Tag Archives: microbiological efficiency

“Discharged, deteriorating or deceased?”

I have always been a big believer in the philosophy that the importance of a microbiological result is inversely proportional to the time taken to produce that result. (check out this post).

On occasion extra work and time does need to go into a sample in order to produce a “complete report”. But how do we decide when such work is necessary? A large part of this decision should depend on the current status of the patient.

There is not much point in doing a viral PCR panel on the CSF of a patient who has recovered from his meningitis and has gone home.

On the other hand it may well be worthwhile working up that Klebsiella spp. in the sputum of a patient who has gone downhill and is heading towards ICU.

…and there probably is not much point sweating over the borderline susceptibility of an E.coli to co-amoxyclav when the patient has unfortunately passed on.

The clinical status of a patient often changes from day to day. The more the scientists know about the current condition of the patient whose sample they are working on, the more appropriate the laboratory work-up will be.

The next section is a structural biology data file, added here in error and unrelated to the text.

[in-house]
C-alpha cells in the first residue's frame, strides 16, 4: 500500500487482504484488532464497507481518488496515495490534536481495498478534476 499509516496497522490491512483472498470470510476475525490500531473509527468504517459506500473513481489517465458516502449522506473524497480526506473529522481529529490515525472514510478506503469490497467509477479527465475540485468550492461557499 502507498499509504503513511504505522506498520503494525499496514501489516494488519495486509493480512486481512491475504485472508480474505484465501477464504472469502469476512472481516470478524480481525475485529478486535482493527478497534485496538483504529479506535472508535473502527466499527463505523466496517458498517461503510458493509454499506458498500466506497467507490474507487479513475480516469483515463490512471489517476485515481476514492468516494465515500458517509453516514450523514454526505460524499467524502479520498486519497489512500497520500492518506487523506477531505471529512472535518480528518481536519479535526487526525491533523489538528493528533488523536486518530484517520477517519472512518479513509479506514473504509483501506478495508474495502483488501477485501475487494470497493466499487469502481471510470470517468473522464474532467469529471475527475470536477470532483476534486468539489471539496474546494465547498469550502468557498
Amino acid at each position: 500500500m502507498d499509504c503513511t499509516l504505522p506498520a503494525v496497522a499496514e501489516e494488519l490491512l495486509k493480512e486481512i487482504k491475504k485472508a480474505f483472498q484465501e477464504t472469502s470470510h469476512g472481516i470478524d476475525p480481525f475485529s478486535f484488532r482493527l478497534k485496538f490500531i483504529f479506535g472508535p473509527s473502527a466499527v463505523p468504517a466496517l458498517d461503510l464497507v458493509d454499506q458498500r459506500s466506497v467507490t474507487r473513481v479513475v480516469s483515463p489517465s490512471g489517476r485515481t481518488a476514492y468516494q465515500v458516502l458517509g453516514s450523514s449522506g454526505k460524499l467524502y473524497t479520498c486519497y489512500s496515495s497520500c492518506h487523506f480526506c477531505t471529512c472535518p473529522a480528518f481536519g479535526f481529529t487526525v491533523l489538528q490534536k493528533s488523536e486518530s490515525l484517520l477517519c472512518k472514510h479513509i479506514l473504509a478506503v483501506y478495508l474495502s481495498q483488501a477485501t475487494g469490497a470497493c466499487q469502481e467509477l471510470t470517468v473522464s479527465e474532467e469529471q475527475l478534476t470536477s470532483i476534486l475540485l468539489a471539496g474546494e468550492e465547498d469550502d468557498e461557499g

The laboratory/clinical interface needs to be as seamless as possible….


“Microbiological Efficiency is over-rated…”

We all know of colleagues who seem to be able to do twice as much work as the rest of us, in about half the time…..

However efficiency is only a very minor quality in the world of microbiology. There are other qualities that are much more important;

  • The ability to spot the unusual.
  • The ability to know when to ask for help.
  • The ability to recognise and focus on what is important and to ignore what is unimportant.
  • To be able to stop and look up more information on an interesting micro-organism.
  • To be passionate about microbiology and have the ability to inspire this passion in your colleagues.

I have come across many excellent microbiologists over the years. Some are fast workers, some slow.

In summary, everybody works at their own pace.

It is not a race, nor do we work in a factory….


Efficiency is overrated in life as well as work. Click on the article here for an interesting insight into this…